LEHANE: Yeah. Yeah. That sense of, jeez, I hope, you know, I hope nobody I know steps into the line of fire. It's a very selfish thought but of course that's what we think of. We think of the people we know first and then we, you know, extrapolate from there. So. And then, you know, just in general this sense of something that we're all just processing.

I mean, you say, well, I'm not panicking. Well, are you not panicking because you're in shock or you're not panicking because you're processing? Or you're not panicking because panic wouldn't help? What are you going to do? Just do the best you can. You watch the news reports. You hope for the best and keep an eye on your kids.

GROSS: So what are you doing? Are you just, like, reading Twitter feeds and watching the news or listening to the radio?

LEHANE: I'm going back and forth. My daughter, because they keep playing - my daughter seems to be blissfully ignorant of what's going on until they start replaying the tape of the gunfight in Watertown last night. And so when she hears the gunfire she says, Daddy, that movie scares me. So we've been either turning it off, we've been checking our computers. Or, you know, we've been kind of catch as catch can on it.

GROSS: How old is she?

LEHANE: She's almost four.

GROSS: How are you describing all of this to her?

LEHANE: So far so good. So far she hasn't engaged it except to say it's a scary movie. So she doesn't quite understand that this is going on.

GROSS: Where were you Monday?

LEHANE: I was here. I was at my home. And then I noticed that my cell service went down. My wife got through on a landline and then said there's a rumor that there was some sort of explosion at the marathon. And then I turned on the TV. It was within, I think, 10 minutes. I turned on the TV and there was the beginning of it.

And you knew immediately once you saw the second one. And then I went and walked out on the street and I walked over to the marathon route. And, you know, just looked at people. The things that I'll never forget were that, you know, everyone was hugging and everyone was checking their phones over and over because they couldn't get service. So just looking at them over and over and over again and, you know, pounding with their fingers.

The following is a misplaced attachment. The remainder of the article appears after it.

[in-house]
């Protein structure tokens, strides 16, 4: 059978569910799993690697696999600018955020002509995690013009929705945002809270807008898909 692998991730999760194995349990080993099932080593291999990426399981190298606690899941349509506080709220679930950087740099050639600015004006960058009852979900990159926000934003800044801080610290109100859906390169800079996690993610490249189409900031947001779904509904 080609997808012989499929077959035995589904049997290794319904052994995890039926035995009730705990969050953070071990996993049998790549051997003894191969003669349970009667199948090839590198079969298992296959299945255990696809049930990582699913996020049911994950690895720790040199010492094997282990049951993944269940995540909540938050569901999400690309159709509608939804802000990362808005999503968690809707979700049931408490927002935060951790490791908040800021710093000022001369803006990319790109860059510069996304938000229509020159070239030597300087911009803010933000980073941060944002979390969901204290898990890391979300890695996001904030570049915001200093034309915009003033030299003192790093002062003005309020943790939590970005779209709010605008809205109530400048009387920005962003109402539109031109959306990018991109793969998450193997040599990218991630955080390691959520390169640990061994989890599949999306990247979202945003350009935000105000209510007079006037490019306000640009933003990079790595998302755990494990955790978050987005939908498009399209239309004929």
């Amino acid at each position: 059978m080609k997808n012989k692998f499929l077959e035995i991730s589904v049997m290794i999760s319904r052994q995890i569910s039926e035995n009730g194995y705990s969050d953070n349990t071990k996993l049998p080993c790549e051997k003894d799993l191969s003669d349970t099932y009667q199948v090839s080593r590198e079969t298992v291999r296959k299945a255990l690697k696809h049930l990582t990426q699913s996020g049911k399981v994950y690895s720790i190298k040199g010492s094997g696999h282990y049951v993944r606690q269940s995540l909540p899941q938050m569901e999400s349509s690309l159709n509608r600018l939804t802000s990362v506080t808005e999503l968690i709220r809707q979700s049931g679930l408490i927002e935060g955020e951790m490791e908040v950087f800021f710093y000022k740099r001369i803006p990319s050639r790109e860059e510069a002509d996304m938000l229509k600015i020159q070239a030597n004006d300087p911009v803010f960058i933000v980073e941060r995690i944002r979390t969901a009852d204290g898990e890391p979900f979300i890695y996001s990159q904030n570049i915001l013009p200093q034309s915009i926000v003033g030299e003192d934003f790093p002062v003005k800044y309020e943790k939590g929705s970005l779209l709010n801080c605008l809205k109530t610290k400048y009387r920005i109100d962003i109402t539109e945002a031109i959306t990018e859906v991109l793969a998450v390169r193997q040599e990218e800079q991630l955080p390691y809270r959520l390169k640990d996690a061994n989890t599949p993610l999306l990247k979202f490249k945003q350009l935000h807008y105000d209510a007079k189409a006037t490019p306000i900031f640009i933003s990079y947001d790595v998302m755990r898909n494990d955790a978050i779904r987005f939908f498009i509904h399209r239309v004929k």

GROSS: You strike me as somebody who wants to be where the action is when you can, wants to know about it. When you heard about the attack at the Boston Marathon you walked to where the marathon finish line was, as close as you could get.

LEHANE: Not to the finish line, no.

GROSS: As close as you could get.

LEHANE: I did not go to the finish line.

GROSS: Yeah.

LEHANE: I'm a father.

GROSS: No, I mean nobody could.

LEHANE: Right.

GROSS: Nobody could. But now, like, except for the police, no one can get to where anything is. Like, you have no choice but to stay home.

LEHANE: Right.

GROSS: And so I guess I'm wondering what that feels like, knowing, like, you have no choice to stay home and neither does anybody else and in that sense there's, like, no action going on except for what the police know about and what the police are trying to do.

LEHANE: If it were another city I might feel different. I have such a somewhat proprietary bond toward this city. I have such an embracement of it that I feel like, you know, my friends in blue are out there doing their job. And so, you know, we'll just hang on until they tell us it's all clear. It feels personal in the best possible way.

GROSS: Well, Dennis Lehane, I really want to thank you for talking with us. I wish you the best. I wish your city the best. I hope this ends soon in a positive way. And thank you for your books, thank you for your time today. And I spent a fair amount of time in your city. I love your city and I wish it good things.

LEHANE: Thank you. Thank you very much, Terry. I hope for the same thing.

GROSS: Dennis Lehane, recorded this morning from his home. Two of his novels set in his hometown of Boston are "Gone, Baby, Gone" and "Mystic River." Transcript provided by NPR, Copyright NPR.